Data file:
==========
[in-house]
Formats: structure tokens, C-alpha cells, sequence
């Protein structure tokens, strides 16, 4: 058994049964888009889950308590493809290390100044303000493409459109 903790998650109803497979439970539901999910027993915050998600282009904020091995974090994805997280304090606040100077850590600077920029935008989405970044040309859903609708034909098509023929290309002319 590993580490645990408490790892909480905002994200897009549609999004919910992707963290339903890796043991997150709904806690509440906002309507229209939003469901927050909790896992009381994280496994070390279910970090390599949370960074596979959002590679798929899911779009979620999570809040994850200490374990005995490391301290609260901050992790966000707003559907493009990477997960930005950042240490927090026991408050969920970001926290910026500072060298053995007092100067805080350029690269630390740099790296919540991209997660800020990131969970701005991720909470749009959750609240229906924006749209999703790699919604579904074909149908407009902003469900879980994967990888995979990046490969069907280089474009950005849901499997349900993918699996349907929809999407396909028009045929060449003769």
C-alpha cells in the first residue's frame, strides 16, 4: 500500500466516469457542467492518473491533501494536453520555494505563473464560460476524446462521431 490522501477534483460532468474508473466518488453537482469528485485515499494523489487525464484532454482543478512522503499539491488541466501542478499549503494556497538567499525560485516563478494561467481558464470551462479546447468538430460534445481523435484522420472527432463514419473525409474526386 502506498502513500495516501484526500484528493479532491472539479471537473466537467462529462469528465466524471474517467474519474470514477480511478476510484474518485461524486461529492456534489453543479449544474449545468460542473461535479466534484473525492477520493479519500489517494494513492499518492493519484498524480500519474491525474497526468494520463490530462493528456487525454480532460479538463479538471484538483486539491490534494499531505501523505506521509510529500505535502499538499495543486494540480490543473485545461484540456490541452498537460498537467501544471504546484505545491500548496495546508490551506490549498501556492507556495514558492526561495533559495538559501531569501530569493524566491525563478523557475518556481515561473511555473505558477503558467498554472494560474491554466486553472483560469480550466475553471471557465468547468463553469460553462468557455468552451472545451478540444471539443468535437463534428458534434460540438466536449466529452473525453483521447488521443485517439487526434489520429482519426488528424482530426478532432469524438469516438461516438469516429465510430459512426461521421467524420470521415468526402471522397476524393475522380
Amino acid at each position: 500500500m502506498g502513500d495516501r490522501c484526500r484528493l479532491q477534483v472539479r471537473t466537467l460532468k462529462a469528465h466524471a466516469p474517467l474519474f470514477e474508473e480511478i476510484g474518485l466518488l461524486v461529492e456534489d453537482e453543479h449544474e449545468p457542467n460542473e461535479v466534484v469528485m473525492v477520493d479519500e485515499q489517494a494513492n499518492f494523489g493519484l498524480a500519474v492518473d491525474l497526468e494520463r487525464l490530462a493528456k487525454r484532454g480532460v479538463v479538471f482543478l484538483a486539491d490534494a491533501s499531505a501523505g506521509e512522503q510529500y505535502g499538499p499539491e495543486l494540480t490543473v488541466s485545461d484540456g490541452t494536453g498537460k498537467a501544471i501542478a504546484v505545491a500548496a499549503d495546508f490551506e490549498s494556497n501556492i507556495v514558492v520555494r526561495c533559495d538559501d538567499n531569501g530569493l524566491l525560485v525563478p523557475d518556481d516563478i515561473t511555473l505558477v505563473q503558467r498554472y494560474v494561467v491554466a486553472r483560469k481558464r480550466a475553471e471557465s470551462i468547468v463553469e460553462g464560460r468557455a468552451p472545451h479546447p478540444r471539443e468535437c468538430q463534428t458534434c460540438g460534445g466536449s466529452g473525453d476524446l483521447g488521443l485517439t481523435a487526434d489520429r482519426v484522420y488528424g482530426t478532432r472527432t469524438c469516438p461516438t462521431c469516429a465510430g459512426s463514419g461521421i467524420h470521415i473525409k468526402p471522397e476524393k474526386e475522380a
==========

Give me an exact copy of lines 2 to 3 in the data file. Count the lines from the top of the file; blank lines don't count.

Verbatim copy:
Formats: structure tokens, C-alpha cells, sequence
């Protein structure tokens, strides 16, 4: 058994049964888009889950308590493809290390100044303000493409459109 903790998650109803497979439970539901999910027993915050998600282009904020091995974090994805997280304090606040100077850590600077920029935008989405970044040309859903609708034909098509023929290309002319 590993580490645990408490790892909480905002994200897009549609999004919910992707963290339903890796043991997150709904806690509440906002309507229209939003469901927050909790896992009381994280496994070390279910970090390599949370960074596979959002590679798929899911779009979620999570809040994850200490374990005995490391301290609260901050992790966000707003559907493009990477997960930005950042240490927090026991408050969920970001926290910026500072060298053995007092100067805080350029690269630390740099790296919540991209997660800020990131969970701005991720909470749009959750609240229906924006749209999703790699919604579904074909149908407009902003469900879980994967990888995979990046490969069907280089474009950005849901499997349900993918699996349907929809999407396909028009045929060449003769």